A discussion swirling around Twitter today got me thinking about school attendance.
Several people said that school attendance was foundational for school achievement. I’m sure people cannot achieve in school unless they are there, just as I could not walk on the moon without being on the moon. However, you don’t have to look too hard to find people who have become educational achievers without ever being in school. There is no cause-effect relationship between seat time and scholarship.
School attendance does, however, have one societal value that educators sometimes overlook: Showing up for school is an indicator of whether a person is likely to show up for work after they leave school for a job.
Years ago I directed an online summer program for students who had failed at least two eighth grade classes and were seen by their school counselors as likely high school dropouts.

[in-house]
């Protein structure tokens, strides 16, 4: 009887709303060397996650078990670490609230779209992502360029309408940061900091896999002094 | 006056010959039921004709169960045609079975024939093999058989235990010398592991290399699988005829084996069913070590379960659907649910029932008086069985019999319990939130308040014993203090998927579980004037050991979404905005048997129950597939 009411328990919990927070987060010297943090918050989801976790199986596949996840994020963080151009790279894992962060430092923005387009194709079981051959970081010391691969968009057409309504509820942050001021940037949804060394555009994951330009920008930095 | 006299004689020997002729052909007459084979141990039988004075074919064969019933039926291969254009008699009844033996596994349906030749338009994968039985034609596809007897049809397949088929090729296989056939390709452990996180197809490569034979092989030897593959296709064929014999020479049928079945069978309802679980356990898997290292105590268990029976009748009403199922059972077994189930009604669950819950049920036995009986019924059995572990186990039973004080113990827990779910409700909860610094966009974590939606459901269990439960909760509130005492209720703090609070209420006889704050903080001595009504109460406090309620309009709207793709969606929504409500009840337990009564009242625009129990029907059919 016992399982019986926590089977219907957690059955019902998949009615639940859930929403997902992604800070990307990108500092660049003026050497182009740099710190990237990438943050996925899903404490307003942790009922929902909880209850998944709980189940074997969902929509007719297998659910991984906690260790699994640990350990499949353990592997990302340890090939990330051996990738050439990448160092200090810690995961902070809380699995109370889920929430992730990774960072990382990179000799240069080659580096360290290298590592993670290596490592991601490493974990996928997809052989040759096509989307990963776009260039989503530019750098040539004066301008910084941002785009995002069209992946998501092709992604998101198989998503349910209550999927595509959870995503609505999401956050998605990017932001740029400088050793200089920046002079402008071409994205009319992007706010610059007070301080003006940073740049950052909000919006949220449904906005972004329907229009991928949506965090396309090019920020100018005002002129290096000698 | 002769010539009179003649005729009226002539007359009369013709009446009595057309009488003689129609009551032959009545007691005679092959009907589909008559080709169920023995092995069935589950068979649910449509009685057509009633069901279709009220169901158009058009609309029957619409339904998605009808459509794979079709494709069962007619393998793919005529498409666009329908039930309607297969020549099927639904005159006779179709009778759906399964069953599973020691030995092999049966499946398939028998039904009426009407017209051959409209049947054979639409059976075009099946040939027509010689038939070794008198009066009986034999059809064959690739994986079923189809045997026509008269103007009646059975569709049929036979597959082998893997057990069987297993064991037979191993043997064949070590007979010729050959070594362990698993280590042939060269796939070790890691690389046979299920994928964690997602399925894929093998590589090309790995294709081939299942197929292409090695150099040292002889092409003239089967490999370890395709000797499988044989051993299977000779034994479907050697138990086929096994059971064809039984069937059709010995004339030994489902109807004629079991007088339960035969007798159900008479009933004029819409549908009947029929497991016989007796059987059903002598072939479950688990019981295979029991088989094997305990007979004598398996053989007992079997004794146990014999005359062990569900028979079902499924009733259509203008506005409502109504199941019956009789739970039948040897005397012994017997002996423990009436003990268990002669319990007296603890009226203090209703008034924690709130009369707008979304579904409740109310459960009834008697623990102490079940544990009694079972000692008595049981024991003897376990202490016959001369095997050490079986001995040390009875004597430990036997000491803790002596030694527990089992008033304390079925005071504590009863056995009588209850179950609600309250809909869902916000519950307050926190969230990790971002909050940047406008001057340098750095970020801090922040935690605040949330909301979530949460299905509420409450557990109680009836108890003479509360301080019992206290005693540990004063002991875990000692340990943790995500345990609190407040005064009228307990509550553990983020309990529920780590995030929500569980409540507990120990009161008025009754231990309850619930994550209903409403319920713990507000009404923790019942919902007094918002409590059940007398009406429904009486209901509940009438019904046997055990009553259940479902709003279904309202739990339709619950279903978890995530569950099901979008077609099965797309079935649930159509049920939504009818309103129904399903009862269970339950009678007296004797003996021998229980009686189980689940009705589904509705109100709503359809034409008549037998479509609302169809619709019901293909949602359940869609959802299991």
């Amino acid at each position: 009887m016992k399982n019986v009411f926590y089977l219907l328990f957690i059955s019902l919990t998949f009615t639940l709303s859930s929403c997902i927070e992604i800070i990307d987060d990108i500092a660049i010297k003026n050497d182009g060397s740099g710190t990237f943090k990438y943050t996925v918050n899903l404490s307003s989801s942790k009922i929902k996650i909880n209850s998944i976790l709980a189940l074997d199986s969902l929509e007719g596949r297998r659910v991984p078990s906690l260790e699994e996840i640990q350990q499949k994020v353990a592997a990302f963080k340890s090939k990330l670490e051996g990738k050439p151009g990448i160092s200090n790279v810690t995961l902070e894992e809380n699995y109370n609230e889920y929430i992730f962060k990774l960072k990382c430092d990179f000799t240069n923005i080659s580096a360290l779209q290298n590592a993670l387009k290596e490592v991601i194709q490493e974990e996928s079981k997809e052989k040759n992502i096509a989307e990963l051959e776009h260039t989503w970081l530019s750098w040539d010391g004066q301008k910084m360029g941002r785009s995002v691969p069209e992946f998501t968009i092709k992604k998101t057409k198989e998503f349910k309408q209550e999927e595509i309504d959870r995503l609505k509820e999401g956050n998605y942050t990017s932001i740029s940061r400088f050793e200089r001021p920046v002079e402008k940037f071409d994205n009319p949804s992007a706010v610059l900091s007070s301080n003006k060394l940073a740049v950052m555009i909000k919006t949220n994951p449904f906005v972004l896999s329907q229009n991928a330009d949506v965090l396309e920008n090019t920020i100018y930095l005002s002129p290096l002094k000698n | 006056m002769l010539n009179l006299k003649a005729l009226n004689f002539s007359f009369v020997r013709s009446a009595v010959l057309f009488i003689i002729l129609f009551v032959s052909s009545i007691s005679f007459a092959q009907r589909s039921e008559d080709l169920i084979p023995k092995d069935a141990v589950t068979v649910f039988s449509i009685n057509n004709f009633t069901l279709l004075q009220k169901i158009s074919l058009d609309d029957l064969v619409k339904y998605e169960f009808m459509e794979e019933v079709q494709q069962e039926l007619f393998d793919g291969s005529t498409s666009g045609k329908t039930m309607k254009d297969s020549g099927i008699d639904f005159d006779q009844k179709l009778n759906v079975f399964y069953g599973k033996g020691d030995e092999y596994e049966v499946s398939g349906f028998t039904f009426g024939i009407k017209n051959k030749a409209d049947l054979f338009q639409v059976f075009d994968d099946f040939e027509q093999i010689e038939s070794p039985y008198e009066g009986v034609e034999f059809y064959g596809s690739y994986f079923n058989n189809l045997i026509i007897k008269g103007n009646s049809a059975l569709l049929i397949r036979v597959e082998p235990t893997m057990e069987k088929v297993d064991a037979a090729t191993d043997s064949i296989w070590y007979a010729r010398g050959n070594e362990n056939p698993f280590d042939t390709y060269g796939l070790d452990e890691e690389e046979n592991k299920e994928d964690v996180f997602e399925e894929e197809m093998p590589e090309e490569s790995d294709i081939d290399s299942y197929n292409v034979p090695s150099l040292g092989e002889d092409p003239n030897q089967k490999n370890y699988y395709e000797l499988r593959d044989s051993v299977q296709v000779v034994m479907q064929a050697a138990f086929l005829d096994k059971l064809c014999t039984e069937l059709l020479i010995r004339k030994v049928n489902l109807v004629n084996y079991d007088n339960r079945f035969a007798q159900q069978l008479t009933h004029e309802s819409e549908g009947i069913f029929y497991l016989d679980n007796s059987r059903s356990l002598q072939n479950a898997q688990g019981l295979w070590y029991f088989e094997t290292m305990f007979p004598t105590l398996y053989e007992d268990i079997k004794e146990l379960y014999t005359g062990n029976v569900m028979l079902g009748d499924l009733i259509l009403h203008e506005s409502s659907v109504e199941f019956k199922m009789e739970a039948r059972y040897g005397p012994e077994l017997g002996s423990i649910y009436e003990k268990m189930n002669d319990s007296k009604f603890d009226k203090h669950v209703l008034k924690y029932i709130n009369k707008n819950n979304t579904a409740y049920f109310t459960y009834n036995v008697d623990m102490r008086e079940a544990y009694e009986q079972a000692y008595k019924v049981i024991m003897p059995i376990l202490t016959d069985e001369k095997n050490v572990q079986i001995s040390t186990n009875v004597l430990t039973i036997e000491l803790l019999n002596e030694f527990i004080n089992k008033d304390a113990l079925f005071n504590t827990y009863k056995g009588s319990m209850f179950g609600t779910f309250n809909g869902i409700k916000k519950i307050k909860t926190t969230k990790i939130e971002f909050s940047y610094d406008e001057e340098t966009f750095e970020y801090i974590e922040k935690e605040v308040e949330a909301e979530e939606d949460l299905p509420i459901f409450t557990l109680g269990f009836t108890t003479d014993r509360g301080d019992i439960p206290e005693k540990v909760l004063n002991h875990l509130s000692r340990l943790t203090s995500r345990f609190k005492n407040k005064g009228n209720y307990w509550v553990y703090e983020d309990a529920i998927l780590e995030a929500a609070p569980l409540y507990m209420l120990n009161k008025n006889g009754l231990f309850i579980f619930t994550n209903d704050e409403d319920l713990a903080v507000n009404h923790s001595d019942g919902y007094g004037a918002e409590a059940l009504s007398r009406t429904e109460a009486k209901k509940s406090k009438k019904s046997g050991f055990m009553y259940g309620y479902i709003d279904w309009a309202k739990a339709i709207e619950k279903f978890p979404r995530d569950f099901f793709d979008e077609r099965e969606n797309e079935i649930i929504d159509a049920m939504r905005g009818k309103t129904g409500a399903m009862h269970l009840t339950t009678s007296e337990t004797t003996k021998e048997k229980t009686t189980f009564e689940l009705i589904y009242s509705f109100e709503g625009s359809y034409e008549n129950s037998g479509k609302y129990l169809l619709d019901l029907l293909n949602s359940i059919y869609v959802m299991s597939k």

Each morning when I connected the program sites, there was one student who was always at her site. I’ll call her Sue, though that was not her name. Sue was not outstanding in any way, except for her reliability.
Nearly every morning after I greeted the site teacher, I said hello to the girl, often accompanying my greeting with a comment like, “We can count on Sue’s being in class on time.”
At the end of the program, when students were asked what was the best part of the program, Sue said the best thing was being praised for being on time.
The story didn’t end with her feeling good.
Sue went on to graduate with her class.
I’m sure that we didn’t teach Sue any academic content that made the difference between a dropout and a graduate. What made a difference was discovering there was something she could do well: she could show up.
Showing up is a small thing unless you happen to be an employer. In that case, an average Sue who shows up is superior to a genius who goofs off.